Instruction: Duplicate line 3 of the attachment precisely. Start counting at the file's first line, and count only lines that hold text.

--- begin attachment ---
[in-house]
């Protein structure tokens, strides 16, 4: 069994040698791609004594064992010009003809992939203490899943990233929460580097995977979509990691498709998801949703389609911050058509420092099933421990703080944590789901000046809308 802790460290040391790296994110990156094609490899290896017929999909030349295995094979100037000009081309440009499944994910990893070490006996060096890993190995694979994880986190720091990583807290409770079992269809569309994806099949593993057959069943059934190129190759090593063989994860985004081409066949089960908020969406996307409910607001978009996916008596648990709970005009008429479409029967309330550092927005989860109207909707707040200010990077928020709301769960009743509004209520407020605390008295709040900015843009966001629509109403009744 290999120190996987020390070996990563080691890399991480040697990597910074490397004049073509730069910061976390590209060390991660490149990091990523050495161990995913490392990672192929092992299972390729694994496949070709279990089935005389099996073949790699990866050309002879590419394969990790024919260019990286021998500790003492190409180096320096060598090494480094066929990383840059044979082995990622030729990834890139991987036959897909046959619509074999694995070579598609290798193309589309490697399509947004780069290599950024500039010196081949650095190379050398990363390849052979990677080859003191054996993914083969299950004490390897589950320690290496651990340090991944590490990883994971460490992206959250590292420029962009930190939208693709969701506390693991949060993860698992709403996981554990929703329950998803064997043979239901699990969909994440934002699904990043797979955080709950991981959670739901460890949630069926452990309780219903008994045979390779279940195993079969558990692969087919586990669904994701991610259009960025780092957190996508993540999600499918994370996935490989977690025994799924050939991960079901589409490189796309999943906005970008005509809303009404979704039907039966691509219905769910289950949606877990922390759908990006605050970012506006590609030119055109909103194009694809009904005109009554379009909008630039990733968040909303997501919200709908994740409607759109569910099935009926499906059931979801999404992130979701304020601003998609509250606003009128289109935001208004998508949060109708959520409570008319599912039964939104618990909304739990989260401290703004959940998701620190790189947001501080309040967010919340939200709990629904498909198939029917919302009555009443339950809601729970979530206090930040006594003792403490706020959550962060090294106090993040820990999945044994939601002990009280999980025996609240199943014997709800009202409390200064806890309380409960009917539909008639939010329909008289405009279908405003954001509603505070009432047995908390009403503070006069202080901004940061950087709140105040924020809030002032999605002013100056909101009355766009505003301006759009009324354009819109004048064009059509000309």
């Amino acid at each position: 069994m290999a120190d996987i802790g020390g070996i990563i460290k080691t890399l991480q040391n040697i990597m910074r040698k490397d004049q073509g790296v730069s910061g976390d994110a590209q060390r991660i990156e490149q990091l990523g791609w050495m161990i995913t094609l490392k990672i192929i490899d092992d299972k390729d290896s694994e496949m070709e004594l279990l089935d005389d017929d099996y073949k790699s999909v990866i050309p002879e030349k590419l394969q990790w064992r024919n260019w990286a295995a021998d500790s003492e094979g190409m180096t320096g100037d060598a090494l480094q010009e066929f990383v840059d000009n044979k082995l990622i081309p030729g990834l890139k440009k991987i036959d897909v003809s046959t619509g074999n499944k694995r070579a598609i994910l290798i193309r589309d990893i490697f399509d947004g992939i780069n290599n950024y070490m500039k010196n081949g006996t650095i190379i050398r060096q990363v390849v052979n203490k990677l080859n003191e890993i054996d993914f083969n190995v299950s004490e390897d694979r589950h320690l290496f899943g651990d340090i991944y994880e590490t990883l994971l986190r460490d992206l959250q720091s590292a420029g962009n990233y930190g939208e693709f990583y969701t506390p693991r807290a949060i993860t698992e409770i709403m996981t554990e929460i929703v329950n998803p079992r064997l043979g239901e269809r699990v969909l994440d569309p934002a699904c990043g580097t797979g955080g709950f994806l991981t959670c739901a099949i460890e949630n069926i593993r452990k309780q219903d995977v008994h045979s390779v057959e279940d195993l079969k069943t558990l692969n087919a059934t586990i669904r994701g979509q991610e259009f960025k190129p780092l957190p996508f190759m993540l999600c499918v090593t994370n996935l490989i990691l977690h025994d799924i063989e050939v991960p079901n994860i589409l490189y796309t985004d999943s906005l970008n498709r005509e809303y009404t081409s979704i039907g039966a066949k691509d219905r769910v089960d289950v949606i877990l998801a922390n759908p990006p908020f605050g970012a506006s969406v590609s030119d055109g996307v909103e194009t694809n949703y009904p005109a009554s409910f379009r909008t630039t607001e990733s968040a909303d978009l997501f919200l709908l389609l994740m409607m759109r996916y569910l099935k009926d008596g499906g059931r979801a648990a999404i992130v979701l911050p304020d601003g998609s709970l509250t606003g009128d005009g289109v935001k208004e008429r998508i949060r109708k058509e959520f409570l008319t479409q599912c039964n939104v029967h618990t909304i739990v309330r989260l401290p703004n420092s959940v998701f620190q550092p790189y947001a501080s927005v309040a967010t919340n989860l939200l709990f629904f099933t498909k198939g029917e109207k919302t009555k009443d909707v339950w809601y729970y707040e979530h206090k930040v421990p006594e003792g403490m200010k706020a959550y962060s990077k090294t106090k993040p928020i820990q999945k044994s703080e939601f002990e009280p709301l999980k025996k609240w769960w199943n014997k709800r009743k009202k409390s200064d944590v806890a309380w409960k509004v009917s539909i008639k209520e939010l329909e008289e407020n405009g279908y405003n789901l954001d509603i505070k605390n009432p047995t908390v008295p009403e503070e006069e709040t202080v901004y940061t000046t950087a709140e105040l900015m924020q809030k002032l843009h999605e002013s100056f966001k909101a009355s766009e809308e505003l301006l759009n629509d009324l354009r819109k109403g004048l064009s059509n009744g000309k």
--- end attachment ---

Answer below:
């Amino acid at each position: 069994m290999a120190d996987i802790g020390g070996i990563i460290k080691t890399l991480q040391n040697i990597m910074r040698k490397d004049q073509g790296v730069s910061g976390d994110a590209q060390r991660i990156e490149q990091l990523g791609w050495m161990i995913t094609l490392k990672i192929i490899d092992d299972k390729d290896s694994e496949m070709e004594l279990l089935d005389d017929d099996y073949k790699s999909v990866i050309p002879e030349k590419l394969q990790w064992r024919n260019w990286a295995a021998d500790s003492e094979g190409m180096t320096g100037d060598a090494l480094q010009e066929f990383v840059d000009n044979k082995l990622i081309p030729g990834l890139k440009k991987i036959d897909v003809s046959t619509g074999n499944k694995r070579a598609i994910l290798i193309r589309d990893i490697f399509d947004g992939i780069n290599n950024y070490m500039k010196n081949g006996t650095i190379i050398r060096q990363v390849v052979n203490k990677l080859n003191e890993i054996d993914f083969n190995v299950s004490e390897d694979r589950h320690l290496f899943g651990d340090i991944y994880e590490t990883l994971l986190r460490d992206l959250q720091s590292a420029g962009n990233y930190g939208e693709f990583y969701t506390p693991r807290a949060i993860t698992e409770i709403m996981t554990e929460i929703v329950n998803p079992r064997l043979g239901e269809r699990v969909l994440d569309p934002a699904c990043g580097t797979g955080g709950f994806l991981t959670c739901a099949i460890e949630n069926i593993r452990k309780q219903d995977v008994h045979s390779v057959e279940d195993l079969k069943t558990l692969n087919a059934t586990i669904r994701g979509q991610e259009f960025k190129p780092l957190p996508f190759m993540l999600c499918v090593t994370n996935l490989i990691l977690h025994d799924i063989e050939v991960p079901n994860i589409l490189y796309t985004d999943s906005l970008n498709r005509e809303y009404t081409s979704i039907g039966a066949k691509d219905r769910v089960d289950v949606i877990l998801a922390n759908p990006p908020f605050g970012a506006s969406v590609s030119d055109g996307v909103e194009t694809n949703y009904p005109a009554s409910f379009r909008t630039t607001e990733s968040a909303d978009l997501f919200l709908l389609l994740m409607m759109r996916y569910l099935k009926d008596g499906g059931r979801a648990a999404i992130v979701l911050p304020d601003g998609s709970l509250t606003g009128d005009g289109v935001k208004e008429r998508i949060r109708k058509e959520f409570l008319t479409q599912c039964n939104v029967h618990t909304i739990v309330r989260l401290p703004n420092s959940v998701f620190q550092p790189y947001a501080s927005v309040a967010t919340n989860l939200l709990f629904f099933t498909k198939g029917e109207k919302t009555k009443d909707v339950w809601y729970y707040e979530h206090k930040v421990p006594e003792g403490m200010k706020a959550y962060s990077k090294t106090k993040p928020i820990q999945k044994s703080e939601f002990e009280p709301l999980k025996k609240w769960w199943n014997k709800r009743k009202k409390s200064d944590v806890a309380w409960k509004v009917s539909i008639k209520e939010l329909e008289e407020n405009g279908y405003n789901l954001d509603i505070k605390n009432p047995t908390v008295p009403e503070e006069e709040t202080v901004y940061t000046t950087a709140e105040l900015m924020q809030k002032l843009h999605e002013s100056f966001k909101a009355s766009e809308e505003l301006l759009n629509d009324l354009r819109k109403g004048l064009s059509n009744g000309k």